Between November 2016 and February 2017, three people in Ahmedabad, Gujarat, tested positive for the Zika Virus. The first was a woman who developed a fever after delivering a baby, and who recovered within a week. The other two cases—a pregnant woman in her early 20s, and a 65-year-old man—were identified during screenings conducted in January and February 2017. The existence of these cases however, was not publicly known until much later—on 26 May, the World Health Organisation published a report regarding these cases on its website. The WHO said that the Indian government had notified it of the cases only in mid May—over six months after the first case was diagnosed. The report was followed by a significant outrage among the public-health community, much of which was severely critical of the government’s delay in informing WHO.
Zika is a vector-borne virus—it is transmitted by a living organism—which can lead to microcephaly, a birth defect due to which children develop unusually small heads and resultantly, neurological defects. A Zika epidemic broke out in Brazil in 2015, during which over 50 children were born with microcephaly. Countries such as Brazil and India, due to their dense population and tropical climates, are particularly prone to the spread of such a virus. In the book The Secret Life of Zika Virus, Kalpish Ratna examines the evolution of the Zika virus, and what India can learn from the spread of the disease in Brazil. In the following extract, Ratna examines two ways to read an epidemic: one is scientific, and the other, personal.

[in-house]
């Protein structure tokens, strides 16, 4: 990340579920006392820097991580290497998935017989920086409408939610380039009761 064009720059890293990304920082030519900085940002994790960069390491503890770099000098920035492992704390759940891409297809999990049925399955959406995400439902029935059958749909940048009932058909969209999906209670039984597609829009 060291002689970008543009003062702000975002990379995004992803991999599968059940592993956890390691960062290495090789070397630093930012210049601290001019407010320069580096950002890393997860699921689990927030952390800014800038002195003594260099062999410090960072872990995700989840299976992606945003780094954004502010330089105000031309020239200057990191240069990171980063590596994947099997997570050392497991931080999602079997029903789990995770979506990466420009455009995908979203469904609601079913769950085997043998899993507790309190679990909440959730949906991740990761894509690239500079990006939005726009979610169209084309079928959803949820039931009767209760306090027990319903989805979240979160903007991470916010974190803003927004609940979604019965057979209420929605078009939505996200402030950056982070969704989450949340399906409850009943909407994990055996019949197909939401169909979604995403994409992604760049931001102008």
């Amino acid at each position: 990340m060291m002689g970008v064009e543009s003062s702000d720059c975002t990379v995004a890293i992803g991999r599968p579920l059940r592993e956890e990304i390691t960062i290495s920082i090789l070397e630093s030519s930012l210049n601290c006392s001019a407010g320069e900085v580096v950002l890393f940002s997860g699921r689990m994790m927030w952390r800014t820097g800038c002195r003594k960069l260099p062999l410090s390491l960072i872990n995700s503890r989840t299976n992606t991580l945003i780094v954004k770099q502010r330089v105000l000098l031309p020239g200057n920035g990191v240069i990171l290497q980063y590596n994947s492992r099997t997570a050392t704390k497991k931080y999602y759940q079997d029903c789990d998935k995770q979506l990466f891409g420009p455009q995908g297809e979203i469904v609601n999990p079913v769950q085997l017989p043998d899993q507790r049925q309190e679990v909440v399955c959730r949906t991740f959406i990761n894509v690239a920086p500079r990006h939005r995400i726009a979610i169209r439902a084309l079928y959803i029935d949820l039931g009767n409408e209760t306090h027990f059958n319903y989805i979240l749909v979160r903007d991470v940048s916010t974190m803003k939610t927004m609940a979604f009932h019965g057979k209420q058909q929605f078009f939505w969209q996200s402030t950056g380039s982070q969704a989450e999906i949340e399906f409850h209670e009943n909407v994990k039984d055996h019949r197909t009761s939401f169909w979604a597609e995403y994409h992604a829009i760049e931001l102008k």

This extract is part of The Caravan’s short series on Zika. The series includes a photo essay on the lingering effects of the virus in Recife, Brazil, and a report on why the Indian media’s response to the emergence of Zika in India fell short.
Perhaps the time is right to step back a little and review what a year of living with Zika has meant. How do we read an epidemic?
The index used to gauge the transmissibility of a disease, and therefore the progress of an epidemic, is called the Basic Reproductive Number, R0 (R Naught). This number quantifies how many other individuals one patient can infect with an illness.
If R0 is less than 1, the infection will die out in the long run.
But if R0 is greater than 1, the infection will be able to spread in a population.
Since the outbreak in September 2014, R0 has been calculated for Brazil, and also for French Polynesia and Yap.
The R0 at the early stage of an epidemic predicts how fast the disease will spread. In an epidemic with few geographic barriers, like this one, R0 can also alert us to the ways of transmission.
Let us look at figures from Rio de Janeiro. Like India, urban expansion in Brazil has been explosive. It has scythed across natural habitats, displaced populations, and created disparate microclimates—all of which compel extreme makeovers in the history of vector-borne epidemics.